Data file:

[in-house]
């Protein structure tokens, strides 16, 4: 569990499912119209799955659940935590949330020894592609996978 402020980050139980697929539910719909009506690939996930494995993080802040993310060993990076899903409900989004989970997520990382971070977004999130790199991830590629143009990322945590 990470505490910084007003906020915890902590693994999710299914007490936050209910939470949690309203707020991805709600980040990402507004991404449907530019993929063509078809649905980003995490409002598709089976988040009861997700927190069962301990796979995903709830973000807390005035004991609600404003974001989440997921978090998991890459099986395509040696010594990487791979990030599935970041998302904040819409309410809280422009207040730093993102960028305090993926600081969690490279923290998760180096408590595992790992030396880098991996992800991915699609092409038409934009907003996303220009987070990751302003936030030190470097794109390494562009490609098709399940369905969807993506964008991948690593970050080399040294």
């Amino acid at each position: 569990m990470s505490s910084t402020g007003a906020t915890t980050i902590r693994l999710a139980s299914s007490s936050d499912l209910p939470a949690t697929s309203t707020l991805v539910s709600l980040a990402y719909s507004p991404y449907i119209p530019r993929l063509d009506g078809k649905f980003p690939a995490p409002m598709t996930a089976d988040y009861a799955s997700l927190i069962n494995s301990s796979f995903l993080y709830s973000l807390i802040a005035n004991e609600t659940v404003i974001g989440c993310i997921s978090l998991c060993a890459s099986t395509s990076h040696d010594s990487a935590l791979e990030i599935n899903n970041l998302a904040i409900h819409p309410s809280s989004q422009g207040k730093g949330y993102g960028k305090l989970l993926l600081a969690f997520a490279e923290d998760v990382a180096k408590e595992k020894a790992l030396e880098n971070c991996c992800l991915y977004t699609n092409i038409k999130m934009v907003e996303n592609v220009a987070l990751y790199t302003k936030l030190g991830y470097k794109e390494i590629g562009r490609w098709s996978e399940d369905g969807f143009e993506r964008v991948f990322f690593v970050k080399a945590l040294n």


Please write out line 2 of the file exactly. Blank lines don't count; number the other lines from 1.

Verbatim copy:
């Protein structure tokens, strides 16, 4: 569990499912119209799955659940935590949330020894592609996978 402020980050139980697929539910719909009506690939996930494995993080802040993310060993990076899903409900989004989970997520990382971070977004999130790199991830590629143009990322945590 990470505490910084007003906020915890902590693994999710299914007490936050209910939470949690309203707020991805709600980040990402507004991404449907530019993929063509078809649905980003995490409002598709089976988040009861997700927190069962301990796979995903709830973000807390005035004991609600404003974001989440997921978090998991890459099986395509040696010594990487791979990030599935970041998302904040819409309410809280422009207040730093993102960028305090993926600081969690490279923290998760180096408590595992790992030396880098991996992800991915699609092409038409934009907003996303220009987070990751302003936030030190470097794109390494562009490609098709399940369905969807993506964008991948690593970050080399040294």